Maureen Nitkowski

Master Gardeners

For all but the hottest, driest months in Ellis County our homes seem to be invaded by millipedes. In the garden millipedes are found beneath piles of damp leaves or wood where they are actively recycling organic matter back into the soil. What are they doing in our houses?

Millipedes are invertebrates, but they are not insects. Their name means A thousand feet, which refers to the two pairs of legs present on each segment of their cylindrical bodies. They are brown, one to two inches long and can live for up to five years. It is their proclivity to migrate particularly during cool, damp weather that brings millipedes indoors. Unfortunately for them, our homes are too dry and lack food sources, so they die within a day or two and remain as brittle spirals.

Whether indoors or out, if you handle or crush a millipede it will excrete a yellow liquid which can be a skin irritant to some and will also stain carpets or floors. Therefore, it is advisable to handle them with gloves or a paper towel and to wash hands thoroughly after contact.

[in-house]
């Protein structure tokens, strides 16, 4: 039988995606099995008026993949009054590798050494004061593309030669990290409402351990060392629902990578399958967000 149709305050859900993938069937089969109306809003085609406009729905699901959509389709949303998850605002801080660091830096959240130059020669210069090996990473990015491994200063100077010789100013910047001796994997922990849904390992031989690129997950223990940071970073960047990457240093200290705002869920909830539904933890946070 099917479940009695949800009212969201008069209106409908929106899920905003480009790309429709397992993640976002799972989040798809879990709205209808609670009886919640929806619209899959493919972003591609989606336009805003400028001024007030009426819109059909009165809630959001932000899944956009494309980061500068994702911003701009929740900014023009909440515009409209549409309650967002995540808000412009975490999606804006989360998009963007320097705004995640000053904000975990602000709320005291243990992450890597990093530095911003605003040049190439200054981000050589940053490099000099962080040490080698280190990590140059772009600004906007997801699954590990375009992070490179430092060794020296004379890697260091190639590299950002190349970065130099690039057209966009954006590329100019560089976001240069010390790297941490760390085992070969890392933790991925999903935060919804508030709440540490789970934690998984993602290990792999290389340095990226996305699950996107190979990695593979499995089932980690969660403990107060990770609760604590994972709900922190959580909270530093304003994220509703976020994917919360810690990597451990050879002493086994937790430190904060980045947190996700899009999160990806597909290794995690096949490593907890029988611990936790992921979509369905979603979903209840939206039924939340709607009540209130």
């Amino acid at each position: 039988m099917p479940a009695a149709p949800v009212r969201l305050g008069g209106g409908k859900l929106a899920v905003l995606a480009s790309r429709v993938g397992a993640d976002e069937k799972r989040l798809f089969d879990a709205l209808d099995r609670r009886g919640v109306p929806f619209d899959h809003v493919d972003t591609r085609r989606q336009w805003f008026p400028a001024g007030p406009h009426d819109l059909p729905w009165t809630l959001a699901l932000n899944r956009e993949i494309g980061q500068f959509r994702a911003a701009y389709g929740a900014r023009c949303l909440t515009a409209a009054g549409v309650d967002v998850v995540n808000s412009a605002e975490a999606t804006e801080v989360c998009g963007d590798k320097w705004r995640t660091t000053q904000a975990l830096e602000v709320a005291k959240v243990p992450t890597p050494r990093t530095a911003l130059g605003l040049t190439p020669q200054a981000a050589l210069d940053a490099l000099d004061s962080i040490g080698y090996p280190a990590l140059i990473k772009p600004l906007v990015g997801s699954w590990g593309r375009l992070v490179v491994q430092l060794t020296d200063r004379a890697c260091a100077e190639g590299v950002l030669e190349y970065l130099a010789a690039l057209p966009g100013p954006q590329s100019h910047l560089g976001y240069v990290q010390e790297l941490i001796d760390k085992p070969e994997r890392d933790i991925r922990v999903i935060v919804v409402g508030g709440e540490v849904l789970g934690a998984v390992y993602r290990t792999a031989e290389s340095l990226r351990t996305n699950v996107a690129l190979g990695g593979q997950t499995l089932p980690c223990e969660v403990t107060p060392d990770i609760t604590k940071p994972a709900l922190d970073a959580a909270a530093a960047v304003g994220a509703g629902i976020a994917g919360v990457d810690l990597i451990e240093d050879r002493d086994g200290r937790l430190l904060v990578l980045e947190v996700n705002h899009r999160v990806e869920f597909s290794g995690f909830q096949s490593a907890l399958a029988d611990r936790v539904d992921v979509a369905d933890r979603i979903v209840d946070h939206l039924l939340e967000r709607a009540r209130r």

The best defense against millipedes is to remove piles of leaves, wood or decaying vegetation in the vicinity of the house. Secondly, the homeowner should seal cracks in the foundation and gaps at the base of windows and doors to physically prevent entry. Pesticide application is a temporary control at best since millipedes can migrate fifty feet or more and will quickly die indoors on their own. In the garden they are beneficial recyclers and very rarely damage living plants.

Maureen Nitkowski is an Ellis County Master Gardener and guest columnist in the Daily Light. For further information, contact the Ellis County Master Gardeners at the Texas AgriLife Extension Service, 701 South Interstate 35E, Suite 3, Waxahachie, or call 972-825-5175 or e-mail: ellis-tx@tamu.edu.